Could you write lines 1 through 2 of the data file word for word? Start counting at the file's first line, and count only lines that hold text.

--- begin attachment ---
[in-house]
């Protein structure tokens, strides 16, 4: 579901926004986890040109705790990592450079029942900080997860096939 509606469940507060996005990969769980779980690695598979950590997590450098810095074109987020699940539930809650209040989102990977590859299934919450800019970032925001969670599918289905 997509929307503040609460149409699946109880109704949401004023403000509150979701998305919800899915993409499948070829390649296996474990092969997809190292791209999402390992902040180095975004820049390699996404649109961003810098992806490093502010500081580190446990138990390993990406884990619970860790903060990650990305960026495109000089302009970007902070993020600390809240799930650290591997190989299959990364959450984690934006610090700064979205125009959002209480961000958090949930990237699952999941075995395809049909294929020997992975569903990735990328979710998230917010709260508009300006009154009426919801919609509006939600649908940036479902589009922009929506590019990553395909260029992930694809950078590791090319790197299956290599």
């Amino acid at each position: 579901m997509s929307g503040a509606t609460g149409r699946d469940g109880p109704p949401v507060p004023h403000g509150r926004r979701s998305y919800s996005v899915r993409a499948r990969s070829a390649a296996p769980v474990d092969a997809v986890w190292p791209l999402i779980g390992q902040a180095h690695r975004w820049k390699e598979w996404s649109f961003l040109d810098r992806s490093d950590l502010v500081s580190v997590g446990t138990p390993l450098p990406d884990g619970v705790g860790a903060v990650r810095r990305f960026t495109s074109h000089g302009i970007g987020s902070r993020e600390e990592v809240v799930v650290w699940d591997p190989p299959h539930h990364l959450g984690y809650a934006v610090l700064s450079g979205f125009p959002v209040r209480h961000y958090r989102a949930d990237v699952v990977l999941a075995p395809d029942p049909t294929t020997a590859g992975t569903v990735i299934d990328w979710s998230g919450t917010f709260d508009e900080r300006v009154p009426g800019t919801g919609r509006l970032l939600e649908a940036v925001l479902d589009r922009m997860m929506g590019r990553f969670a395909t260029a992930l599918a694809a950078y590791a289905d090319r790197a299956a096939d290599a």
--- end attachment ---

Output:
[in-house]
């Protein structure tokens, strides 16, 4: 579901926004986890040109705790990592450079029942900080997860096939 509606469940507060996005990969769980779980690695598979950590997590450098810095074109987020699940539930809650209040989102990977590859299934919450800019970032925001969670599918289905 997509929307503040609460149409699946109880109704949401004023403000509150979701998305919800899915993409499948070829390649296996474990092969997809190292791209999402390992902040180095975004820049390699996404649109961003810098992806490093502010500081580190446990138990390993990406884990619970860790903060990650990305960026495109000089302009970007902070993020600390809240799930650290591997190989299959990364959450984690934006610090700064979205125009959002209480961000958090949930990237699952999941075995395809049909294929020997992975569903990735990328979710998230917010709260508009300006009154009426919801919609509006939600649908940036479902589009922009929506590019990553395909260029992930694809950078590791090319790197299956290599």